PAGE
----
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What is LDL Cholesterol?

Tricia Christensen
Updated Mar 03, 2024
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LDL refers to low-density lipoproteins, a type of molecular protein produced in the liver that carries cholesterol through the blood. Though low-density lipoprotein is frequently called "bad" cholesterol, it does have some positive features. It carries amino acids and antioxidants to other cells. However, too much LDL can lead to a number of significant health problems, so the positive aspects of this protein are far outweighed by its negative impacts.

In general, when one hears the term cholesterol, it refers to low-density lipoproteins. This is because LDL cholesterol provides a steady stream of cholesterol to the arteries. When advertisements claim a product can reduce your cholesterol, they are referring to the risks of high LDL levels.

Those with high levels of LDL cholesterol are at great risk for hardening of the arteries or artery blockage, which can enlarge the heart or completely cut off blood supply to the heart. This, in turn, can lead to heart attacks, or necessitate surgery to remove blockages. Other main arteries in the body can also become blocked, a condition known as peripheral artery disease, and require clearing via catheterization to restore normal blood flow to and from the heart.

High cholesterol also increases the risk of sudden stroke. Clogged arteries can lead to excess clotting of the blood. These clots can then pass to the brain or lungs, causing thrombosis. The presence of low-density lipoproteins can also decrease the level of high-density lipoproteins, known as the "good" cholesterol.

Given the very dangerous medical conditions associated with high levels of LDL, it makes sense to keep one's levels of this protein at a very low rate. Testing for LDL cholesterol is quite simple, usually requiring a simple blood test to measure all cholesterol levels in the body. A physician may require that you fast for 12 hours prior to testing, but usually the test itself only takes a few minutes.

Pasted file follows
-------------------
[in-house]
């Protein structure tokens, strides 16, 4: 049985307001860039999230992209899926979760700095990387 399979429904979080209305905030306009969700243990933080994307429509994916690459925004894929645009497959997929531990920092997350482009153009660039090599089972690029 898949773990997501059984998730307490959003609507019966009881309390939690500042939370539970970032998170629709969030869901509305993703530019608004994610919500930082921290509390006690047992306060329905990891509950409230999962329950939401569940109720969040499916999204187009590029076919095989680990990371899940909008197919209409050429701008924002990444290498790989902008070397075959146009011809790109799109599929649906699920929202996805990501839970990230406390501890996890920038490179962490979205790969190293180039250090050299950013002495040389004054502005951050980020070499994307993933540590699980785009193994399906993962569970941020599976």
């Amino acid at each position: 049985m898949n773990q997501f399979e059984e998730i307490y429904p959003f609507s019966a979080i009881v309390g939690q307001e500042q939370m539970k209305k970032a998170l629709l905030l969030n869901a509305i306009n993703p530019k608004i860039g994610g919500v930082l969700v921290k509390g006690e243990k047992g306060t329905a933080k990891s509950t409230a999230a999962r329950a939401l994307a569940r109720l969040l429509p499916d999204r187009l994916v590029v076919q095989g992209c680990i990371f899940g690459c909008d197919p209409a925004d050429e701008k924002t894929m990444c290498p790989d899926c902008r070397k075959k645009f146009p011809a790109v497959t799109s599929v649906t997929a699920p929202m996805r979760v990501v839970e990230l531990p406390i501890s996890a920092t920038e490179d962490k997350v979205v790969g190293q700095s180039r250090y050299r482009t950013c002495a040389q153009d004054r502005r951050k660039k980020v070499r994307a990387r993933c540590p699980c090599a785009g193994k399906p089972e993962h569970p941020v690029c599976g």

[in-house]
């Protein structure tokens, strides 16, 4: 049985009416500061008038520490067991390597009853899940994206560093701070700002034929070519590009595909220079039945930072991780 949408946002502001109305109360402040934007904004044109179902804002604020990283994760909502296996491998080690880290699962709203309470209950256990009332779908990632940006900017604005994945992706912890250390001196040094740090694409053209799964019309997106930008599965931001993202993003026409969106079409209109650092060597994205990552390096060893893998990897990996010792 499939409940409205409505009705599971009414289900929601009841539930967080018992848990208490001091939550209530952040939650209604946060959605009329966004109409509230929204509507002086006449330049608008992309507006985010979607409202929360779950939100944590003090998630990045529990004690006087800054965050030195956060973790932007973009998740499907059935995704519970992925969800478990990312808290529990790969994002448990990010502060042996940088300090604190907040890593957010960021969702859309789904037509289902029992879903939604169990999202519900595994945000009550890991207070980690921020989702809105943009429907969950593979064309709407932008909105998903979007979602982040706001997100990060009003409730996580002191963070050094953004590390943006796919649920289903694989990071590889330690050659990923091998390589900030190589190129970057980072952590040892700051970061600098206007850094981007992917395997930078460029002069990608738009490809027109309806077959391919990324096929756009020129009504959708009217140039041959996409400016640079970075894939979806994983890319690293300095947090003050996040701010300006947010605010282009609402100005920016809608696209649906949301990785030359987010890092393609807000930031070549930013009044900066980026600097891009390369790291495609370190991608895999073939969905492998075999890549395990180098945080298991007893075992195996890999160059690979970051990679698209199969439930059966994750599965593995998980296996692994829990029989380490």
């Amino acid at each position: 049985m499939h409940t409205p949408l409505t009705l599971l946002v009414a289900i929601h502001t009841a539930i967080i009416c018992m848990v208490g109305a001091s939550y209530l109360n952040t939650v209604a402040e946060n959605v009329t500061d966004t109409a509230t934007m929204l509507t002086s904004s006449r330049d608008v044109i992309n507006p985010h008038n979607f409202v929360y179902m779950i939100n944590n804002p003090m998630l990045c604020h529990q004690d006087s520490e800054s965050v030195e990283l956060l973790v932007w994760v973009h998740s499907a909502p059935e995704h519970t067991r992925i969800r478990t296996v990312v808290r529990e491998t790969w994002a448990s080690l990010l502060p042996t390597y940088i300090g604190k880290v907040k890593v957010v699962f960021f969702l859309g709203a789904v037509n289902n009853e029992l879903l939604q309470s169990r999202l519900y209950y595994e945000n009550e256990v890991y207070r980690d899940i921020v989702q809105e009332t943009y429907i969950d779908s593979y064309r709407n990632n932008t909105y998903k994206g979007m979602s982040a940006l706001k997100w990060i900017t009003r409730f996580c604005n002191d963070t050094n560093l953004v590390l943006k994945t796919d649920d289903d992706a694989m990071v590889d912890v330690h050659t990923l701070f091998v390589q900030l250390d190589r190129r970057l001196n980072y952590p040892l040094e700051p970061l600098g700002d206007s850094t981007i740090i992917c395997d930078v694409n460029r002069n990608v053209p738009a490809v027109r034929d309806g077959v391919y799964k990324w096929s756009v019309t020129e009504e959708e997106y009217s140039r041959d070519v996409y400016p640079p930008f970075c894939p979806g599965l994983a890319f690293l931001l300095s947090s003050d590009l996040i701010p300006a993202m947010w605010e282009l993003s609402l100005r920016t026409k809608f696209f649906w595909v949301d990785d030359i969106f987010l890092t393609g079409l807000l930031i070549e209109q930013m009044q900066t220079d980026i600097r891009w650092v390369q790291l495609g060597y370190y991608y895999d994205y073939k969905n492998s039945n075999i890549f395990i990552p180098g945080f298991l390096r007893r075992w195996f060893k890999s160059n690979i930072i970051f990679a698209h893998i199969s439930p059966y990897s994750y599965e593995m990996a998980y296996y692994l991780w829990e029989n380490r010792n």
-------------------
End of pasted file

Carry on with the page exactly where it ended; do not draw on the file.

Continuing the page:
The American Heart Association (AHA) has adopted the following standards for evaluating safe and unsafe levels of LDL. Less than 100 milligrams per deciliter is considered optimal. 100-129 is considered near optimal, while 130-159 is borderline high. 160-189 is high, and anything over 190 is very high. Further AHA guidelines suggest anyone with heart disease should try to maintain an LDL of no more than 70.

Reducing LDL cholesterol levels can be simple for some. Following a diet with lower saturated fat and higher fiber, plus exercising, can sometimes be enough to lower cholesterol to accepted levels. Others, however, may need to combine diet and exercise with cholesterol-reducing drugs. A common mistake is the belief that cholesterol can be lowered by medication alone. In general, this is not true, and in any case, those with high cholesterol are at greater risk for heart disease, so adhering to a sensible diet and exercise regimen make sense in any case.

Another common mistake people make is assuming that body size indicates cholesterol level. While it is true that overweight people tend to have higher levels of LDL cholesterol, it does not follow that thin people cannot have high levels. In some cases, high levels of bad cholesterol are genetically predetermined. Family history of high cholesterol is reason for greater vigilance in anyone.

Though high cholesterol levels occur more frequently in men, women still need to have their levels checked. While pre-menopausal women tend to have lower levels because estrogen blocks some cholesterol production, post-menopausal women do not have this safeguard. As a woman approaches menopause, the AHA recommends checking cholesterol levels. The AHA does not advocate using hormone replacement therapy for lowering cholesterol, as use of estrogen has recently been shown to increase the risk of stroke and certain cancers.